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Your guide to Australian film.
By Joshua Smith

Australian vs New Zealand Film
Author: Joshua Smith
Published on: December 30, 1997

The national cinema of any country is largely responsible for the self-definition of the nation's identity and culture. In nations such as Australia and New Zealand, which (in global terms) are relatively young in terms of cultural and technological development, the creation of an appropriate national myth lies largely in the hands of the cinema.

The films of each of these nations can be seen, possibly even more so than the nation's literary traditions (which have defined the cultures of the more established nations), to define the nation's cultural traditions and the national archetypal characters.

Now, while Australian and New Zealand cinematic traditions appear to diverge both from the traditional Hollywood mould and from each other, comparisons between themes presented in the films of each of the Australasian nations reveal many similarities between these powerful national cinemas. Both Australian and New Zealand cinema have undergone periods of dramatic change, led mostly by shifting views regarding our association with Britain. Since Australia and New Zealand are, at the moment, both Commonwealth nations (part of the Empire), the cultural products created locally were often tainted by foreign cultural influences. This is known as "the cultural cringe," since Australian and New Zealand publics often preferred British and/or American products over those created here.

During the 1970s (a period known as Australia's cinematic Renaissance) though, local films reflected many changes in our belief systems. Most notably, the mythological Australian anti-authoritarian, anti-British outlook was brought to the fore in films such as Picnic at Hanging Rock (1975) and Gallipoli (1981). This marked the beginning of a purely Australian cinema.

New Zealand's cinematic/cultural awakening came much later. While New Zealand is a cinema-loving nation (the average New Zealander visiting the cinema 20 times a year (Neil, S. in Cinema of Unease)), it too was overcome by a cultural cringe until the late 1980s, when locals began favoring the local product. An anti-authoritarian strain of films also marked New Zealand's transition towards the achievement of a unique local product (such as Braindead (1992).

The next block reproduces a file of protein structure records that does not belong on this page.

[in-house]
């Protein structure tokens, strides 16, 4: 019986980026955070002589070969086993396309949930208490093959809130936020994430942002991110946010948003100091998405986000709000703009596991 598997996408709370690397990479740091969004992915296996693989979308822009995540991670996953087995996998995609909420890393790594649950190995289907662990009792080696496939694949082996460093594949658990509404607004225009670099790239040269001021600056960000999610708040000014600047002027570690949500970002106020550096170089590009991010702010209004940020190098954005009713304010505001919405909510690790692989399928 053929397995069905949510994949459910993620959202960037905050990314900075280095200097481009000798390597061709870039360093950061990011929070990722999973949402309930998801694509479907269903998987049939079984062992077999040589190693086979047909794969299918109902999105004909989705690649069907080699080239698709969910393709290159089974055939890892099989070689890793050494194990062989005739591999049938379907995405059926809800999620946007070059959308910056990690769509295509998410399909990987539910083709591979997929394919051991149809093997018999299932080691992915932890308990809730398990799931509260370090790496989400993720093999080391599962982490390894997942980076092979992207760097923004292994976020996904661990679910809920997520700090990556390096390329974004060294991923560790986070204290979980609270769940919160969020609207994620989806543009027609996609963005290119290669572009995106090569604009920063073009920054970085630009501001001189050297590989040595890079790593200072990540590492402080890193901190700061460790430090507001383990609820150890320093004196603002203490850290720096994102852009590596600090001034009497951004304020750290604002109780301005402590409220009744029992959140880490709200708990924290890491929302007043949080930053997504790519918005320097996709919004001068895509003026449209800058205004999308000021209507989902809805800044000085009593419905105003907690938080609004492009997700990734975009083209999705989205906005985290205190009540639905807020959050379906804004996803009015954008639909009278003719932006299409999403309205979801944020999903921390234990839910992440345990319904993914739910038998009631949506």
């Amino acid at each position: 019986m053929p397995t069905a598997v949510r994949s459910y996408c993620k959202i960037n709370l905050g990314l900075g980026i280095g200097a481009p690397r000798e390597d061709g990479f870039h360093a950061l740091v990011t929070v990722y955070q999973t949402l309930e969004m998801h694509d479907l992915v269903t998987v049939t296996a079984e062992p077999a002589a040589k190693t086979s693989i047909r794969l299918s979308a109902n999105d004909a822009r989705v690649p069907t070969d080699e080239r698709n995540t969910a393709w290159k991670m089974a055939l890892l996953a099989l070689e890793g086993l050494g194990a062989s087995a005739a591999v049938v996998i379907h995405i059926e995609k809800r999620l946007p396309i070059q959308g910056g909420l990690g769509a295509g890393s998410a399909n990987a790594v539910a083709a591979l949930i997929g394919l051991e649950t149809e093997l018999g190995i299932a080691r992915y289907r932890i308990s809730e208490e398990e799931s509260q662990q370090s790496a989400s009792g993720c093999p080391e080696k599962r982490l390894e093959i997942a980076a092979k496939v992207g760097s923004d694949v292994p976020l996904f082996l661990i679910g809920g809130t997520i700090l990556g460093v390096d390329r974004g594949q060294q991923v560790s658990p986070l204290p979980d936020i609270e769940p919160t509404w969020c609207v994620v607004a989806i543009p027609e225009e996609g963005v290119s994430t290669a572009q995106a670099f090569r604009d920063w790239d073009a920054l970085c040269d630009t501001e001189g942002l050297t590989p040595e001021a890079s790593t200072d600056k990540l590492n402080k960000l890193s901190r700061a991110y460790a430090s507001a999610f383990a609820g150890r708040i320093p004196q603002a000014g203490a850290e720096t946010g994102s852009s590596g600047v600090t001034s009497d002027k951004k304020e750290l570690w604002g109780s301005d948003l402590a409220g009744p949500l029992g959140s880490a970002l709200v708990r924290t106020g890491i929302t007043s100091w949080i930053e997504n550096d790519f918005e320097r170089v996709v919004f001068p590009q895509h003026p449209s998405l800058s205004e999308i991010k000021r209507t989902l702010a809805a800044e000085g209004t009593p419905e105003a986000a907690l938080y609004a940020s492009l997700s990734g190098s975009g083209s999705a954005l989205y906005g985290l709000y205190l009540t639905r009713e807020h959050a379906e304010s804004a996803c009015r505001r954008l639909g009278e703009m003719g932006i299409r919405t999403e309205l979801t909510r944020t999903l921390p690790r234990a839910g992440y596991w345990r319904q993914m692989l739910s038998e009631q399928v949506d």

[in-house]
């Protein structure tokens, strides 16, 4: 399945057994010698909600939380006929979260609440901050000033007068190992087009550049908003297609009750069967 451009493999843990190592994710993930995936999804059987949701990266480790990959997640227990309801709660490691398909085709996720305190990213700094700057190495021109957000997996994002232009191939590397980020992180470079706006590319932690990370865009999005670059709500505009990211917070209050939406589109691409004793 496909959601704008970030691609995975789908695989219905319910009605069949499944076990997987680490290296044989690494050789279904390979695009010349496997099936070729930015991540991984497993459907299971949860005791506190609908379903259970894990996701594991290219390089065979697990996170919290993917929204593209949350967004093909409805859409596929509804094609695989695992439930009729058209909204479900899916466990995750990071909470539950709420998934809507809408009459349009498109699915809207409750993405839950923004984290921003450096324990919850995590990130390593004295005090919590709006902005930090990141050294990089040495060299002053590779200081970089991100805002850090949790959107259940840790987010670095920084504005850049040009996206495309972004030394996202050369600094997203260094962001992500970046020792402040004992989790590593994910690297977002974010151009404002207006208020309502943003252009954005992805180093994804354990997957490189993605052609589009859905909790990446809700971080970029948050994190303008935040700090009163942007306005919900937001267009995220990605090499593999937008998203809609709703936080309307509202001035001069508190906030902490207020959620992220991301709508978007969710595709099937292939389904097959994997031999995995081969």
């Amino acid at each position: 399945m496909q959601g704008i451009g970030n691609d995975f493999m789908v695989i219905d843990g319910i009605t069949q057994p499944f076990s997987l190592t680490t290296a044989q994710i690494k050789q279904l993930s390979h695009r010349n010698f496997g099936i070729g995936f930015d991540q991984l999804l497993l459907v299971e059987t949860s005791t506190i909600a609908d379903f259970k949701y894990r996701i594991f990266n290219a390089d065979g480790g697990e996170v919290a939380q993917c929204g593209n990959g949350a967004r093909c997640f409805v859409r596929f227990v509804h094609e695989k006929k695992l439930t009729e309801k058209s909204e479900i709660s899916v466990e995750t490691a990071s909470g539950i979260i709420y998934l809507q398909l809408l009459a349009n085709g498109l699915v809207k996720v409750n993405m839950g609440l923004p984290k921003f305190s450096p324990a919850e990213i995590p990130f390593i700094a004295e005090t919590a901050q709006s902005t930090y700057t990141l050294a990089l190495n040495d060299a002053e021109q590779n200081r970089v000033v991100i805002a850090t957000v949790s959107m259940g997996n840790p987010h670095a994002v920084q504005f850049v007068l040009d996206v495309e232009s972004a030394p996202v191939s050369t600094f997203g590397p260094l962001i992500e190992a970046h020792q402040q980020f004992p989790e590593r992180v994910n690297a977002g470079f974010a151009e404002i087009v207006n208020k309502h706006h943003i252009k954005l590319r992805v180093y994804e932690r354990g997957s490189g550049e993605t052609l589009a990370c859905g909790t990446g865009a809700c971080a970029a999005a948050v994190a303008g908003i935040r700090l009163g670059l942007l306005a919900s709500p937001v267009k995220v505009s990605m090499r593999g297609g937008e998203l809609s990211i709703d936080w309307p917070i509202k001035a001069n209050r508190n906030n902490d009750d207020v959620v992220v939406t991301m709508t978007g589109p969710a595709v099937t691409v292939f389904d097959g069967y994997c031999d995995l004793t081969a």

Other similarities between New Zealand and Australian cinema are their focus on discovery, exploration and the inter-relationship between the indigenous peoples and the "newcomers." Since both nations have been discovered (by Westerns) in the last 210 years or so, the vast, unconquerable landscape, endless unpredictable roads and clashing cultures emanate throughout both nation's films. Many of the recent Australian or New Zealand films convey a sense of the grandeur of the landscape, portraying the white man's attempts to conquer it (and its people) as futile and absurd — often leading to a sense of hopeless isolation or, more common in New Zealand cinema, madness.

Stylistically, both nations have, of late, created works that feel very similar. Certainly, with the exception of the quirky, carnivalesque Australian Post New Wave products (Priscilla, Strictly Ballroom, Muriel's Wedding), both nations have tended to favor a dark, social realist mise-en-scene, which nevertheless abounds in the unusual, the spiritual and the surreal. Films such as Australia's Romper Stomper (1992) and New Zealand's The Piano (1994), while completely different in content, share certain dark, surreal elements that are juxtaposed against social realist themes.

Certainly, both national cinema's are vastly different, reflecting the differences between Australia and New Zealand. They do, however, share many thematic (and, lately, stylistic) elements that have resulted from each nation's similar cultural birth and rebirth.

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